In January 2018, The Toast was selected by the Library of Congress for inclusion in its web archives.[31] The completed archive consists of captures from September 19, 2013 to November 11, 2016.[32]

Notable contributorsEdit

Name Role Notes
Nicole Cliffe Founder, Co-Editor[33], Writer Work including "Link Roundup!" series[34]
Daniel M. Lavery Founder, Co-Editor[35], Writer Work including "Texts from" series, "Children's Stories Made Horrific" series[36]
Nicole Chung Managing Editor[37] (2014-2016)[38], Writer[39]
Jaya Saxena Staff Writer[40] (2015-2016)[41]
Roxane Gay Editor of The Butter[42] (2014-2015), Writer
Hillary Clinton Contributing writer[43]
Emily V. Gordon Contributing writer[44]

ReferencesEdit

  1. ^ Bloomgarden-Smoke, Kara. "Nicole Cliffe and Mallory Ortberg's The Toast Pops Up". Observer. Retrieved 11 March 2016.
  2. ^ Greenfield, Rebecca. "The Toast's Recipe For Bootstrapping A Profitable Media Business". Fast Co. Retrieved 11 March 2016.
  3. ^ a b Vargas Cooper, Natasha. "Publisher of The Toast Nick Pavich Is Out for Murky Reasons". Jezebel. Retrieved 14 March 2016.
  4. ^ "The Nicole Cliffe and Mallory Ortberg Interview". Zulkey. Retrieved 3 February 2017.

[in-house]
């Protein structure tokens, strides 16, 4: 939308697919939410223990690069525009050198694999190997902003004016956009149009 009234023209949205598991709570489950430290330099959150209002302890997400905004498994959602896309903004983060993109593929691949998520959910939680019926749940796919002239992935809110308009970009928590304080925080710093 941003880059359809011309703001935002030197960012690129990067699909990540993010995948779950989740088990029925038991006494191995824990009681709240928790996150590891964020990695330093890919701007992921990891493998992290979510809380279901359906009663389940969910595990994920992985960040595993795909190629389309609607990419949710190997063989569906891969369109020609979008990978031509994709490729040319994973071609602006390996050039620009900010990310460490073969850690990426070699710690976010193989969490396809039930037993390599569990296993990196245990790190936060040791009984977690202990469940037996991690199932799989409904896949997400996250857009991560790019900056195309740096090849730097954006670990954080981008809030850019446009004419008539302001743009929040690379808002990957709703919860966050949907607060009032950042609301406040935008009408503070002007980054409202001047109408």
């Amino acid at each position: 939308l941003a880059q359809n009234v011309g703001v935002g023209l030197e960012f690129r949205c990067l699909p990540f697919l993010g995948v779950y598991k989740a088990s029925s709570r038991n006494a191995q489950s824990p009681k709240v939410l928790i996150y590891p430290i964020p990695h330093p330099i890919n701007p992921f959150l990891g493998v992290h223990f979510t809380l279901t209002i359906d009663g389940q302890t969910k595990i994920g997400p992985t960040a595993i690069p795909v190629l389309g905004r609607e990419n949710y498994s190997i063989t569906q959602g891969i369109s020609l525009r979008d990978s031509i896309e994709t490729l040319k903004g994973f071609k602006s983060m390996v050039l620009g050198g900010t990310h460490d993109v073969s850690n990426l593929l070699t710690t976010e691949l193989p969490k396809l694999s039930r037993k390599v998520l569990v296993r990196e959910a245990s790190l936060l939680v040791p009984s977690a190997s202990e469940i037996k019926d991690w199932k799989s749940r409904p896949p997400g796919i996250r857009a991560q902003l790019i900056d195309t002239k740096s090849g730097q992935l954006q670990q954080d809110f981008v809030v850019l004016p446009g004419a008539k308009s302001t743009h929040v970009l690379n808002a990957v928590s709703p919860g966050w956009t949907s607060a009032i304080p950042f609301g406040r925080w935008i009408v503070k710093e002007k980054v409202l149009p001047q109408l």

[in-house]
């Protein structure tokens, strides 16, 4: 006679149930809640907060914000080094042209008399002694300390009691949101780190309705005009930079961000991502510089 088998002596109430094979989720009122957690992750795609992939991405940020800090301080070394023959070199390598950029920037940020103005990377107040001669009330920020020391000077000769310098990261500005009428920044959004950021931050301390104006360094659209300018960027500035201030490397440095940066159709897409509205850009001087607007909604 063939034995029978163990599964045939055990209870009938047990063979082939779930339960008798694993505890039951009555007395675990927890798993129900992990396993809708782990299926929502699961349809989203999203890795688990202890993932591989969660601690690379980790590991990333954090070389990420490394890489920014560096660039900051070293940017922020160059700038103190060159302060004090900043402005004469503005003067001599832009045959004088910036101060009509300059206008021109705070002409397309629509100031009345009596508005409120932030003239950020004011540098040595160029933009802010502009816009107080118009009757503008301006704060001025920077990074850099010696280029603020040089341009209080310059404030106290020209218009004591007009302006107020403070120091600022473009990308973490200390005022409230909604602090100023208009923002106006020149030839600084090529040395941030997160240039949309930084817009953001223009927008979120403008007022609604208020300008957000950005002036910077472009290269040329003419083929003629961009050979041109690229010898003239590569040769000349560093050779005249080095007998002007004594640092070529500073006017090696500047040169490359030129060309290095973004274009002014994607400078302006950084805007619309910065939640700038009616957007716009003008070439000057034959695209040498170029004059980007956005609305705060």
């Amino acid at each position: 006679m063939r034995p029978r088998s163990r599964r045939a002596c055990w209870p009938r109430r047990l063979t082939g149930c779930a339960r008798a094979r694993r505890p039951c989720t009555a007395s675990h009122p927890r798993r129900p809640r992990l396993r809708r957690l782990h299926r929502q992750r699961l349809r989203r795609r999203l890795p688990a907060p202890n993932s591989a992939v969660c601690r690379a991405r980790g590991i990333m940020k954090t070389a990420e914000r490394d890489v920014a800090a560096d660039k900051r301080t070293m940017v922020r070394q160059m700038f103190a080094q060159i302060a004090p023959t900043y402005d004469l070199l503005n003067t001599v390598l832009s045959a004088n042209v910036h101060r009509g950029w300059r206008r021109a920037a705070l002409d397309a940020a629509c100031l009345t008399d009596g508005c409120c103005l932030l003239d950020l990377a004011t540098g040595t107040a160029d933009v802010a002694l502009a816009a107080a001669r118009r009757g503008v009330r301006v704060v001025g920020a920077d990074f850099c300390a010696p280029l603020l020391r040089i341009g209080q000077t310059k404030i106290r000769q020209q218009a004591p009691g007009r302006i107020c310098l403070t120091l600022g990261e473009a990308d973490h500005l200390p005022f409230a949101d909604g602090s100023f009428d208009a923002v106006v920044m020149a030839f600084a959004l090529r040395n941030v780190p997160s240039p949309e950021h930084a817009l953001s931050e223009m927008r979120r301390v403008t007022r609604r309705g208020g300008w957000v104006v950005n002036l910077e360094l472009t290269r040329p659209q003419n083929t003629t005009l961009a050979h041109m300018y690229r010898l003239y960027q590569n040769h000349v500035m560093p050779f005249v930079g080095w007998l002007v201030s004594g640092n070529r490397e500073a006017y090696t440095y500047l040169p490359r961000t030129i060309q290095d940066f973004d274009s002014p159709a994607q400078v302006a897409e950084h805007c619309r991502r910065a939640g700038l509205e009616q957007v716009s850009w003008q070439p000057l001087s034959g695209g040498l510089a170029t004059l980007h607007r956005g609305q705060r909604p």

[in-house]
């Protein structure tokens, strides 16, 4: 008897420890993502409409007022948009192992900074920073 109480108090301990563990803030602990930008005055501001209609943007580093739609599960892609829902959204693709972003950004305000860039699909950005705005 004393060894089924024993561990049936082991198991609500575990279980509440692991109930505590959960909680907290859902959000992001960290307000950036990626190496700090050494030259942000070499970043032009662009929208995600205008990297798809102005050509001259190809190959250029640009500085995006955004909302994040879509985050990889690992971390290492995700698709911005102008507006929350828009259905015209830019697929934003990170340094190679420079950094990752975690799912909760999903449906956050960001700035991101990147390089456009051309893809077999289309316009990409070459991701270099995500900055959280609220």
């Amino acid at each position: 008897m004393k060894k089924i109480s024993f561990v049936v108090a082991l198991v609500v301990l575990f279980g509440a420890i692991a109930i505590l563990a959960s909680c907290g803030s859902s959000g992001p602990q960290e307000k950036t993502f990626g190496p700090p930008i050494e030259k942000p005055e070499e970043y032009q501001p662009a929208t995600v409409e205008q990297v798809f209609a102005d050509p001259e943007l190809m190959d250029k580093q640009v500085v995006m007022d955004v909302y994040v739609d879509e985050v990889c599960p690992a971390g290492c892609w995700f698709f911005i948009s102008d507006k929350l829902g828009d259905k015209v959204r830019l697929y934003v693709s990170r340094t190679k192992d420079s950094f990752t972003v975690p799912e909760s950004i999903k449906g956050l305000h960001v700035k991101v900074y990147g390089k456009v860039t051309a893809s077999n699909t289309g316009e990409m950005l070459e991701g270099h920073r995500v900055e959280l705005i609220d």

5. ^ Phillips, Thomas. ""I feel like I was born for the Internet"". The Lumiere Reader. Retrieved 3 February 2017.
  6. ^ "2015 30 under 30: Media". Retrieved 31 January 2015.
  7. ^ Galo, Sarah. "Mallory Ortberg: 'If men show up that's great, but we don't need them'". The Guardian. Retrieved 11 November 2014.
  8. ^ "How To Tell What Novel You're In". The Toast. Retrieved 14 March 2016.
  9. ^ Woodiwiss, Catherine. "The Toast's Mallory Ortberg on Death, Faith, and Why It's So Easy to Make Fun of Christians". Sojourners. Retrieved 3 February 2017.
  10. ^ "Adoption topic". The Toast. Retrieved 14 March 2016.
  11. ^ Green, Elon. "The Toast Is Generating Heat Online; site is profitable after just 9 months". Ad Week. Retrieved 14 March 2016.
  12. ^ "LGBT tag". The Toast. Retrieved 10 November 2018.
  13. ^ Cliffe, Nicole; Ortberg, (Daniel) Mallory. "And Here We Are". The Toast. Retrieved 10 November 2018.
  14. ^ Lange, Maggie (30 October 2014). "Mallory Ortberg on the Great Jerks of Literature". New York Magazine. Retrieved 11 November 2014.
  15. ^ "Best Sellers, December 2014". New York Times. December 2014. Retrieved 11 December 2014.
  16. ^ Ulaby, Neda (10 November 2014). "If Literature's Great Characters Could Text, They'd Charm Your Pantalets Off". NPR. Retrieved 11 November 2014.
  17. ^ Busis, Hillary. "Breaking Big: Mallory Ortberg, author of 'Texts from Jane Eyre'". Entertainment Weekly. Retrieved 11 November 2014.